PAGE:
A bright silver lining

Russell Westbrook finds rhythm in Rockets' offense amid James Harden's struggles

Composite photo by Jack Brame

Last year, Russell Westbrook inexplicably had one of the worst seasons of his career. Westbrook has never been the most efficient scorer, but he's historically hovered around league-average marks while contributing in several other key areas. As Paul George had the season of his career, Westbrook's efficiency fell down the tubes and left many wondering if this was the start of a precipitous career decline. Logically, it's hard to attribute that kind of drop in efficiency to many other things other than aging as Westbrook (just turned 30 at the time) had relied on eye-popping athletic ability for the majority of his career.

Russell Westbrook career:

52.9% True Shooting

Russell Westbrook in 2018-19:

50.1% True Shooting

So it was a little puzzling when the Rockets acquired Westbrook in early July in exchange for Chris Paul. Paul had fit in nicely next to James Harden and was always an efficient scorer, even in his down season. The Rockets had essentially made the bet that Westbrook's prior season was a career anomaly and he was due for a bounce back. And for Westbrook's first 30 games, their best was looking as shaky as ever.

Russell Westbrook (first 30 games of 2019-20):

24.2 PPG

8.0 RPG

7.1 APG

1.5 SPG

50.6% True Shooting

Westbrook's shooting percentages mirrored his prior season in Oklahoma City and it looked like the Rockets had acquired a player clearly on the downward slope of his career. Theories about Houston's floor spacing aiding in Westbrook's attacking and finishing ability at the rim were unfounded and the Rockets had given up multiple first round draft picks for a player obviously inferior to the one they traded away. While the second part of that sentence may be still be half-true, Westbrook's recent run has provided Houston with the same level of optimism they had when they made the trade in July.

Russell Westbrook (last 10 games):

32.6 PPG

8.5 RPG

8.1 APG

2.0 SPG

57.7% True Shooting

"We've been saying it for about two months now that he's been playing well," said Mike D'Antoni after Westbrook had 45 points, 10 assists, and 6 rebounds on 16 of 27 shooting from the field against the Timberwolves last Friday. "That's MVP Russ."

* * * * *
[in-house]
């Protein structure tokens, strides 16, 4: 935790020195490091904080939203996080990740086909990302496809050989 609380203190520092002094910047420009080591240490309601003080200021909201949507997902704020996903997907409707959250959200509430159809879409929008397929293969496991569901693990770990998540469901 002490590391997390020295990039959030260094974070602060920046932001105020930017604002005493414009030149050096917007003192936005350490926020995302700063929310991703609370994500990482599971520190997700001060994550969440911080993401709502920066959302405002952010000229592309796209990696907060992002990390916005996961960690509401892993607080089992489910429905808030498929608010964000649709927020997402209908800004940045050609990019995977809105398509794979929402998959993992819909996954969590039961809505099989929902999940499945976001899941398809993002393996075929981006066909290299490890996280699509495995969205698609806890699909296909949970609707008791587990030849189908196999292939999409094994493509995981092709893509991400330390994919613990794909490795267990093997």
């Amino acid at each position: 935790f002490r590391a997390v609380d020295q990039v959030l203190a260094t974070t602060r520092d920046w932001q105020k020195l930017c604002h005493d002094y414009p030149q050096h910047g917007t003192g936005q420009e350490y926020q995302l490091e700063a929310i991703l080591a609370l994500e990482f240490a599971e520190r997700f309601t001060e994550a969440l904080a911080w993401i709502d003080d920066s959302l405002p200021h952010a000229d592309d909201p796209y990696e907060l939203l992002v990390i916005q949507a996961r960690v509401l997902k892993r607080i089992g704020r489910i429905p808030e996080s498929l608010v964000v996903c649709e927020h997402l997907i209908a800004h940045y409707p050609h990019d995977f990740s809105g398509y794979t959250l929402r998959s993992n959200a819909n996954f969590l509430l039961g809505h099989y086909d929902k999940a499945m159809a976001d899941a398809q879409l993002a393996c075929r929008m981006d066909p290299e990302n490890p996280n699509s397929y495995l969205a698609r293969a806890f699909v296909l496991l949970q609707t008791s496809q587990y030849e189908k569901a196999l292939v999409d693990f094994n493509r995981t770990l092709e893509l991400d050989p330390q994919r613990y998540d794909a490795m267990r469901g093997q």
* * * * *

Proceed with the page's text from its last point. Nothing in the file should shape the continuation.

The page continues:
But what's sparked this run from Westbrook? James Harden's been playing poorly in this stretch (28.0 PPG on 52.9% true shooting), but surely this can't just be a case of opportunity as Westbrook's had a neon green light for several years now.

It's strange, but Westbrook's run has coincided with an abrupt change in shot selection. Before the new year, Westbrook was attempting 4.9 three-pointers per game despite shooting a putrid 23.1% on them. Three-pointers have never felt like Westbrook's natural game even though mathematically, they're the best kind of jumpshot for most players to take. Westbrook has since cut his three-pointers attempted in half (2.3 per game now) and has replaced most of those shots with mid-range jumpers.

The Rockets later admitted they were asking Westbrook to take those shots as opposed to mid-range jumpers (as they do with most players).

While Westbrook certainly isn't an efficient mid-range shooter (42% - equivalent to a 28% three-point shooter), it does seem like attacks the basket and draws fouls more when he's playing in his comfort zone.

In this clip, Westbrook drives with the intent of getting to the rim before he realizes the defender has backed up enough for him for him to pull up for a mid-range jumper. This may not technically be more efficient than Westbrook shooting a three, but three-pointers don't incentivize drives to the basket in the same way. Therefore, it begrudgingly is the best option.

Westbrook's also effectively used fall-away mid-range jumpers when he has a smaller guard defending him.

These are actually more slightly more efficient than regular mid-range jumpers for Westbrook (44.4%).

The Rockets don't win when Westbrook takes these shots, but they also don't lose. When Westbrook is settling for three-pointers, it's usually a sign he's not aggressively attacking the basket with the same fervor. This is backed up by the numbers as when Westbrook was attempting 4.9 three-pointers at the beginning of the season, he was also taking 8.67 shots per game in the restricted area. When Westbrook cut his three-pointers down to 2.3 per game, he started taking 13.4 shots per game in the restricted area.